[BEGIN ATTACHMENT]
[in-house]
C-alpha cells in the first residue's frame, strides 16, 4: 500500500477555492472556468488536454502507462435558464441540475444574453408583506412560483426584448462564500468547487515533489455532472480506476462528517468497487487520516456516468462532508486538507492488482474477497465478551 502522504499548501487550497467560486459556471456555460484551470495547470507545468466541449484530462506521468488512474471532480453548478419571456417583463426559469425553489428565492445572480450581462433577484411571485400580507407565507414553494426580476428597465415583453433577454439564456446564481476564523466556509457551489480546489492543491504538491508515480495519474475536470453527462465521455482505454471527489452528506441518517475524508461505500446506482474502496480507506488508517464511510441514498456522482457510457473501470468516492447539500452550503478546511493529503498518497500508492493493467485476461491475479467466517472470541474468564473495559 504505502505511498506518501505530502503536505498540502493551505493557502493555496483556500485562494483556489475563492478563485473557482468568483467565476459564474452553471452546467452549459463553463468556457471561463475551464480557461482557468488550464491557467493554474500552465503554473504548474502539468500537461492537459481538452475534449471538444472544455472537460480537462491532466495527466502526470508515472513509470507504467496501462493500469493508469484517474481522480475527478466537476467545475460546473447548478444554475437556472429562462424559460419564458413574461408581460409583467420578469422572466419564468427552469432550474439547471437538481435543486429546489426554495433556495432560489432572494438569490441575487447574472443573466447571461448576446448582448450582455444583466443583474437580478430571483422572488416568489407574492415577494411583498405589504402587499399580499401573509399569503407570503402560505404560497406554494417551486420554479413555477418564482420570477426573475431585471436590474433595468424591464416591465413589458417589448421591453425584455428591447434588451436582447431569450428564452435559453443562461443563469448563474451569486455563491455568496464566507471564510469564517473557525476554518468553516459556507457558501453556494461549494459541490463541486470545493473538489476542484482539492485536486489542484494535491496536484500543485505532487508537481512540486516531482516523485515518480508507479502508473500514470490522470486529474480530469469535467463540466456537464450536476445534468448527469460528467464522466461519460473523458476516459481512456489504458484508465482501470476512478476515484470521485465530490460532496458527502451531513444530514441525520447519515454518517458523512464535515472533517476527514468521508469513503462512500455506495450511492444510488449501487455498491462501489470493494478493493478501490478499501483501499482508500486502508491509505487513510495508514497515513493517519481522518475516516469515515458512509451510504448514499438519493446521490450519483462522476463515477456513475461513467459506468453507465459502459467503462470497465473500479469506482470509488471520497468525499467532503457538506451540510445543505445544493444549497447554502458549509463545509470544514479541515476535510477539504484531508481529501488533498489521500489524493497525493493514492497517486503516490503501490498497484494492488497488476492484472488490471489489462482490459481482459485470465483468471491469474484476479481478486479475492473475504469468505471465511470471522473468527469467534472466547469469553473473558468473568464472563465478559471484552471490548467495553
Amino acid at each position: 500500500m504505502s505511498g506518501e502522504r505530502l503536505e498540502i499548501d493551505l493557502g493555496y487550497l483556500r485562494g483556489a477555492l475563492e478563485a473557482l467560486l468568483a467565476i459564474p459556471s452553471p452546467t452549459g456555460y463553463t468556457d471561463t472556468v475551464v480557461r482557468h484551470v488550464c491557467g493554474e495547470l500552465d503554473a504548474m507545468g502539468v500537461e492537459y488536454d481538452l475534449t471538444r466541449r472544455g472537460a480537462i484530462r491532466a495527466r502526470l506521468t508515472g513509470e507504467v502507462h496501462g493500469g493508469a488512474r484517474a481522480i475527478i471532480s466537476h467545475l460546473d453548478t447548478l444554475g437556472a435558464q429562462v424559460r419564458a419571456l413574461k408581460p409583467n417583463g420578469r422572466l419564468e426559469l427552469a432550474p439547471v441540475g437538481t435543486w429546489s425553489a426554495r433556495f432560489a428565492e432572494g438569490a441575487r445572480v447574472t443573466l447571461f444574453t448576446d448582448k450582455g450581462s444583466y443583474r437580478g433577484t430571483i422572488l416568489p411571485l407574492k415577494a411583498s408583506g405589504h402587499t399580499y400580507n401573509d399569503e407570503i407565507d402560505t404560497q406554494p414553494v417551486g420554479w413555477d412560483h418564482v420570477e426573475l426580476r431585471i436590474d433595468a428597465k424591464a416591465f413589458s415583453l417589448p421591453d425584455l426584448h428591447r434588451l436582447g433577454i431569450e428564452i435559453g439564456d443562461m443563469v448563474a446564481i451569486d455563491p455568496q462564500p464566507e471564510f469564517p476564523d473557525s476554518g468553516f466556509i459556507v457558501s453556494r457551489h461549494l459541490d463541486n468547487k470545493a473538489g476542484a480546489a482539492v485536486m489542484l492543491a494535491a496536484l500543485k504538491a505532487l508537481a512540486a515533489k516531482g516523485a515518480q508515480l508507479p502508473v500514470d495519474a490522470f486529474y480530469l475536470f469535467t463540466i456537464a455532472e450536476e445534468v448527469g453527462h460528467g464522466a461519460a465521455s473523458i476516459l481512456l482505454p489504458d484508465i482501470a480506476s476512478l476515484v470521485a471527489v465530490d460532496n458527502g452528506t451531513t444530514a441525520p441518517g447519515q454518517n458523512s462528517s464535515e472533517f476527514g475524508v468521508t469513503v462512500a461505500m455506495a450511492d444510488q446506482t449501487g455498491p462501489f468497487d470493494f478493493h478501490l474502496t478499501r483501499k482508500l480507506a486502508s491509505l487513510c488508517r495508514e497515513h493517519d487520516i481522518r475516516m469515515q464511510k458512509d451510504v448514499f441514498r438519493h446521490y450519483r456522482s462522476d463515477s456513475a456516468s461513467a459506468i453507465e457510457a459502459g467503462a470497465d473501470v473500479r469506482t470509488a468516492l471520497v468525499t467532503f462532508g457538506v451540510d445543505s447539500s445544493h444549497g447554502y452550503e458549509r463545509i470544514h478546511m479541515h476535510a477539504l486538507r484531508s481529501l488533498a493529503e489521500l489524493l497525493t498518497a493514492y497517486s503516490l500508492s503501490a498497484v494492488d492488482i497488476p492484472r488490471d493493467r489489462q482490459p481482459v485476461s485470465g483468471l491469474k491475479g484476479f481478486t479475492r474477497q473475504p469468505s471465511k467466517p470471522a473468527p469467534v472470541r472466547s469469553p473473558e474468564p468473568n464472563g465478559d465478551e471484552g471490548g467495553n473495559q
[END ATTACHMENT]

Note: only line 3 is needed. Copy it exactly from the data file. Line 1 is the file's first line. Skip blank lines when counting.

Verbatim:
Amino acid at each position: 500500500m504505502s505511498g506518501e502522504r505530502l503536505e498540502i499548501d493551505l493557502g493555496y487550497l483556500r485562494g483556489a477555492l475563492e478563485a473557482l467560486l468568483a467565476i459564474p459556471s452553471p452546467t452549459g456555460y463553463t468556457d471561463t472556468v475551464v480557461r482557468h484551470v488550464c491557467g493554474e495547470l500552465d503554473a504548474m507545468g502539468v500537461e492537459y488536454d481538452l475534449t471538444r466541449r472544455g472537460a480537462i484530462r491532466a495527466r502526470l506521468t508515472g513509470e507504467v502507462h496501462g493500469g493508469a488512474r484517474a481522480i475527478i471532480s466537476h467545475l460546473d453548478t447548478l444554475g437556472a435558464q429562462v424559460r419564458a419571456l413574461k408581460p409583467n417583463g420578469r422572466l419564468e426559469l427552469a432550474p439547471v441540475g437538481t435543486w429546489s425553489a426554495r433556495f432560489a428565492e432572494g438569490a441575487r445572480v447574472t443573466l447571461f444574453t448576446d448582448k450582455g450581462s444583466y443583474r437580478g433577484t430571483i422572488l416568489p411571485l407574492k415577494a411583498s408583506g405589504h402587499t399580499y400580507n401573509d399569503e407570503i407565507d402560505t404560497q406554494p414553494v417551486g420554479w413555477d412560483h418564482v420570477e426573475l426580476r431585471i436590474d433595468a428597465k424591464a416591465f413589458s415583453l417589448p421591453d425584455l426584448h428591447r434588451l436582447g433577454i431569450e428564452i435559453g439564456d443562461m443563469v448563474a446564481i451569486d455563491p455568496q462564500p464566507e471564510f469564517p476564523d473557525s476554518g468553516f466556509i459556507v457558501s453556494r457551489h461549494l459541490d463541486n468547487k470545493a473538489g476542484a480546489a482539492v485536486m489542484l492543491a494535491a496536484l500543485k504538491a505532487l508537481a512540486a515533489k516531482g516523485a515518480q508515480l508507479p502508473v500514470d495519474a490522470f486529474y480530469l475536470f469535467t463540466i456537464a455532472e450536476e445534468v448527469g453527462h460528467g464522466a461519460a465521455s473523458i476516459l481512456l482505454p489504458d484508465i482501470a480506476s476512478l476515484v470521485a471527489v465530490d460532496n458527502g452528506t451531513t444530514a441525520p441518517g447519515q454518517n458523512s462528517s464535515e472533517f476527514g475524508v468521508t469513503v462512500a461505500m455506495a450511492d444510488q446506482t449501487g455498491p462501489f468497487d470493494f478493493h478501490l474502496t478499501r483501499k482508500l480507506a486502508s491509505l487513510c488508517r495508514e497515513h493517519d487520516i481522518r475516516m469515515q464511510k458512509d451510504v448514499f441514498r438519493h446521490y450519483r456522482s462522476d463515477s456513475a456516468s461513467a459506468i453507465e457510457a459502459g467503462a470497465d473501470v473500479r469506482t470509488a468516492l471520497v468525499t467532503f462532508g457538506v451540510d445543505s447539500s445544493h444549497g447554502y452550503e458549509r463545509i470544514h478546511m479541515h476535510a477539504l486538507r484531508s481529501l488533498a493529503e489521500l489524493l497525493t498518497a493514492y497517486s503516490l500508492s503501490a498497484v494492488d492488482i497488476p492484472r488490471d493493467r489489462q482490459p481482459v485476461s485470465g483468471l491469474k491475479g484476479f481478486t479475492r474477497q473475504p469468505s471465511k467466517p470471522a473468527p469467534v472470541r472466547s469469553p473473558e474468564p468473568n464472563g465478559d465478551e471484552g471490548g467495553n473495559q